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Im new in this forum. Actually surprised how people are friendly and really trying their best to help each other. I really appreciate it. As i said before i have been CFI on airplanes for long time but gyro is different story and for sure never been pretentious in aviation.Every day i learn something new and it for sure makes me happy. I have mentality of aviation safety and any Emergency case. and for sure if i see anything unsafe i wont do it. Even before starting the flying in the mentioned field i really wanted to get ideas of different pilots and CFI's on gyro and it really helped. The thing is that actually we mostly takeoff from roughly 100-150 meters on regular runway,i know the effects of grass on tire and the friction from airplanes on landing at non concrete runways. Fortunately aborted take off and stopping during t-off roll is taking a lot less distance than airplanes. Also might avoid taking off from wet grass at least for now. As i said before the field is golf course with really short grass which will help. Also i can always adjust my take off and landings into the wind cause we have 2 of the same strips with different directions which will help me a lot. Actually i have 2 rotor options. 8 and 8.4 which i ordered. The one on the gyro is 8 meters. What do you think about puting the 8.4 on? @Abid
 

Abid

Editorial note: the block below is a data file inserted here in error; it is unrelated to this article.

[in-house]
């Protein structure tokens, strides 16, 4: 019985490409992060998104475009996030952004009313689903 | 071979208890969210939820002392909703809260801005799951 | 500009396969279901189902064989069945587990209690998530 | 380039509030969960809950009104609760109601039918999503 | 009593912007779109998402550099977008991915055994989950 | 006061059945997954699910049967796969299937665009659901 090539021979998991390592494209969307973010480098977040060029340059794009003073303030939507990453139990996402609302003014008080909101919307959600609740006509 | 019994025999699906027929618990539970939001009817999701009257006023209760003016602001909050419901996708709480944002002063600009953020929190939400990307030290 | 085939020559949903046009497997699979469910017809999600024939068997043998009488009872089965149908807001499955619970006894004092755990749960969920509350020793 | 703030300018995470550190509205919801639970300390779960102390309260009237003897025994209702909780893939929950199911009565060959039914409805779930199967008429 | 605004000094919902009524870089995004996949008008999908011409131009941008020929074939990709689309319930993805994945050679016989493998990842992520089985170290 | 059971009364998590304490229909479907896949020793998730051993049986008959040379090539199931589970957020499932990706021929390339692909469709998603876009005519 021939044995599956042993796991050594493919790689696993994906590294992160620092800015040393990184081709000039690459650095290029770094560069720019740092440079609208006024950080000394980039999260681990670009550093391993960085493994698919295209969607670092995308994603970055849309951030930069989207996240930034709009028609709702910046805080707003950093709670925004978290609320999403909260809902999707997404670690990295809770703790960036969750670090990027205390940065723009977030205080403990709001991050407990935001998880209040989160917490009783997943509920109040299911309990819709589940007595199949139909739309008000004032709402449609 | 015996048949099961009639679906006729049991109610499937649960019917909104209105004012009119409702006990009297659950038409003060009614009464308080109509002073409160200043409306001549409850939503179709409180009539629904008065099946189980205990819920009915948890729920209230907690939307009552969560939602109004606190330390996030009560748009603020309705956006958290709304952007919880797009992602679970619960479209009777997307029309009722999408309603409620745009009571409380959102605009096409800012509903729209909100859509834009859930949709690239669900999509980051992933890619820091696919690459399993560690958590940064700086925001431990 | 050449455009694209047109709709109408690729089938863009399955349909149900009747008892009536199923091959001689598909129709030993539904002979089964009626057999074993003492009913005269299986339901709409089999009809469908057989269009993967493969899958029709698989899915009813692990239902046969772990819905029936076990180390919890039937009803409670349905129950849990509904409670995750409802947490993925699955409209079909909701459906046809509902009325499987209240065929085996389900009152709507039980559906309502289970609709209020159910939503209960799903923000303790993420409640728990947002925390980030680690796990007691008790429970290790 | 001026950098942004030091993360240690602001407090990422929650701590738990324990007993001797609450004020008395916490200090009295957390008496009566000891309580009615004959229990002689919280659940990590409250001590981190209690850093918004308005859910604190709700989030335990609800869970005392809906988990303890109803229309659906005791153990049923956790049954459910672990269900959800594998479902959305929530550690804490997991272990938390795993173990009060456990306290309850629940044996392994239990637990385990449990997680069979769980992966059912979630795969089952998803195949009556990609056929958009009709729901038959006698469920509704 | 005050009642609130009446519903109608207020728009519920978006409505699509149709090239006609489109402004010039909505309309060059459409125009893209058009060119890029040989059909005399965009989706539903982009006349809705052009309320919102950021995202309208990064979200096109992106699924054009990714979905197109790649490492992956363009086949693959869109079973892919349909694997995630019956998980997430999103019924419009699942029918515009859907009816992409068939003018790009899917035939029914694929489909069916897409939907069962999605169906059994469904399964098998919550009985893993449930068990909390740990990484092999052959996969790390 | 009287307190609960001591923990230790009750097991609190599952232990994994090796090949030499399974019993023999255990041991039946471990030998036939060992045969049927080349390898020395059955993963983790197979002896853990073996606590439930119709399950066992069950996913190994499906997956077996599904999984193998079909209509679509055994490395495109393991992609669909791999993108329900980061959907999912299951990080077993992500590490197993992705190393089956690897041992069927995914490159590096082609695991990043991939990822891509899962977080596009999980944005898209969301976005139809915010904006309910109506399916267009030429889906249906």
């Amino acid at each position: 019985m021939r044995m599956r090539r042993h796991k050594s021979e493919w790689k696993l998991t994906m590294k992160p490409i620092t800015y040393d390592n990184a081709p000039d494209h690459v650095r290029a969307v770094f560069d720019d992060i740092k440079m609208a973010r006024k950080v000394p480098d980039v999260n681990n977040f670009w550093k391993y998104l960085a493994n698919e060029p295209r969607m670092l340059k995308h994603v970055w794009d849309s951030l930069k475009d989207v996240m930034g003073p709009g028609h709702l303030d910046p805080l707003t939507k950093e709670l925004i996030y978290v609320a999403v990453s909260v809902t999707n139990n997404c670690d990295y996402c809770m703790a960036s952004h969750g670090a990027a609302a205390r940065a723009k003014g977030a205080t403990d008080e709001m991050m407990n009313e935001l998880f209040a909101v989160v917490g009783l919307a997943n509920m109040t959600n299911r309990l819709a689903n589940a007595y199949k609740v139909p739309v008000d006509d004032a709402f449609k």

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Im new in this forum. Actually surprised how people are friendly and really trying their best to help each other. I really appreciate it. As i said before i have been CFI on airplanes for long time but gyro is different story and for sure never been pretentious in aviation.Every day i learn something new and it for sure makes me happy. I have mentality of aviation safety and any Emergency case. and for sure if i see anything unsafe i wont do it. Even before starting the flying in the mentioned field i really wanted to get ideas of different pilots and CFI's on gyro and it really helped. The thing is that actually we mostly takeoff from roughly 100-150 meters on regular runway,i know the effects of grass on tire and the friction from airplanes on landing at non concrete runways. Fortunately aborted take off and stopping during t-off roll is taking a lot less distance than airplanes. Also might avoid taking off from wet grass at least for now. As i said before the field is golf course with really short grass which will help. Also i can always adjust my take off and landings into the wind cause we have 2 of the same strips with different directions which will help me a lot. Actually i have 2 rotor options. 8 and 8.4 which i ordered. The one on the gyro is 8 meters. What do you think about puting the 8.4 on? @Abid